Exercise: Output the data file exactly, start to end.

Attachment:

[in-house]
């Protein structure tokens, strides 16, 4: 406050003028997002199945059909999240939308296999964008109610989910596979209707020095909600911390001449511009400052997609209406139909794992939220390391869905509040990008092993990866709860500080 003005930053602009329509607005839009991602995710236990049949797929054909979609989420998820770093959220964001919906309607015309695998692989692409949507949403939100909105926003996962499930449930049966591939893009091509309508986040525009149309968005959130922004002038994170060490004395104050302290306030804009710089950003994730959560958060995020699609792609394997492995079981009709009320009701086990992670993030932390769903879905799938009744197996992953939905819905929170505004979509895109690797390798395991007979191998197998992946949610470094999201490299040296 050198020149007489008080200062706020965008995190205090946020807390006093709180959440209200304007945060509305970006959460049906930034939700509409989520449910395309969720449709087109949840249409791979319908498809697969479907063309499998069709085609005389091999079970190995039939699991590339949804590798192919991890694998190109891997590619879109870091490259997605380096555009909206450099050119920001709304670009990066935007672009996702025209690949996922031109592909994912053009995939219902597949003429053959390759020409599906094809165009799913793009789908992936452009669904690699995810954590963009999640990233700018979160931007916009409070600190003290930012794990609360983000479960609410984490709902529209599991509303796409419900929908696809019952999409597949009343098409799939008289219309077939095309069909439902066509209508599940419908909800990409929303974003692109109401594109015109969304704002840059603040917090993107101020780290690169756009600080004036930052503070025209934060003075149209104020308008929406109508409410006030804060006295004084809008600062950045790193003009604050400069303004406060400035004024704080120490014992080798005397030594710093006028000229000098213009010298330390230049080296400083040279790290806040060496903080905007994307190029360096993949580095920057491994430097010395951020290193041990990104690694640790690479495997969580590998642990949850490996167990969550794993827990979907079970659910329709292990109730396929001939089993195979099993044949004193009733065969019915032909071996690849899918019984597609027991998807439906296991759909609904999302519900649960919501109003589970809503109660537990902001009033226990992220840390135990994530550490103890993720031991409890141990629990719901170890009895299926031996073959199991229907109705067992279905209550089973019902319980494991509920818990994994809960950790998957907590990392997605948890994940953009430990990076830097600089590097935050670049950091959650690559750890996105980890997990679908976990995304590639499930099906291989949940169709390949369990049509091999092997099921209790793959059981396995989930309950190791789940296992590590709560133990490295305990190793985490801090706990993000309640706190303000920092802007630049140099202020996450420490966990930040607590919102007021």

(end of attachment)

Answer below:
[in-house]
């Protein structure tokens, strides 16, 4: 406050003028997002199945059909999240939308296999964008109610989910596979209707020095909600911390001449511009400052997609209406139909794992939220390391869905509040990008092993990866709860500080 003005930053602009329509607005839009991602995710236990049949797929054909979609989420998820770093959220964001919906309607015309695998692989692409949507949403939100909105926003996962499930449930049966591939893009091509309508986040525009149309968005959130922004002038994170060490004395104050302290306030804009710089950003994730959560958060995020699609792609394997492995079981009709009320009701086990992670993030932390769903879905799938009744197996992953939905819905929170505004979509895109690797390798395991007979191998197998992946949610470094999201490299040296 050198020149007489008080200062706020965008995190205090946020807390006093709180959440209200304007945060509305970006959460049906930034939700509409989520449910395309969720449709087109949840249409791979319908498809697969479907063309499998069709085609005389091999079970190995039939699991590339949804590798192919991890694998190109891997590619879109870091490259997605380096555009909206450099050119920001709304670009990066935007672009996702025209690949996922031109592909994912053009995939219902597949003429053959390759020409599906094809165009799913793009789908992936452009669904690699995810954590963009999640990233700018979160931007916009409070600190003290930012794990609360983000479960609410984490709902529209599991509303796409419900929908696809019952999409597949009343098409799939008289219309077939095309069909439902066509209508599940419908909800990409929303974003692109109401594109015109969304704002840059603040917090993107101020780290690169756009600080004036930052503070025209934060003075149209104020308008929406109508409410006030804060006295004084809008600062950045790193003009604050400069303004406060400035004024704080120490014992080798005397030594710093006028000229000098213009010298330390230049080296400083040279790290806040060496903080905007994307190029360096993949580095920057491994430097010395951020290193041990990104690694640790690479495997969580590998642990949850490996167990969550794993827990979907079970659910329709292990109730396929001939089993195979099993044949004193009733065969019915032909071996690849899918019984597609027991998807439906296991759909609904999302519900649960919501109003589970809503109660537990902001009033226990992220840390135990994530550490103890993720031991409890141990629990719901170890009895299926031996073959199991229907109705067992279905209550089973019902319980494991509920818990994994809960950790998957907590990392997605948890994940953009430990990076830097600089590097935050670049950091959650690559750890996105980890997990679908976990995304590639499930099906291989949940169709390949369990049509091999092997099921209790793959059981396995989930309950190791789940296992590590709560133990490295305990190793985490801090706990993000309640706190303000920092802007630049140099202020996450420490966990930040607590919102007021």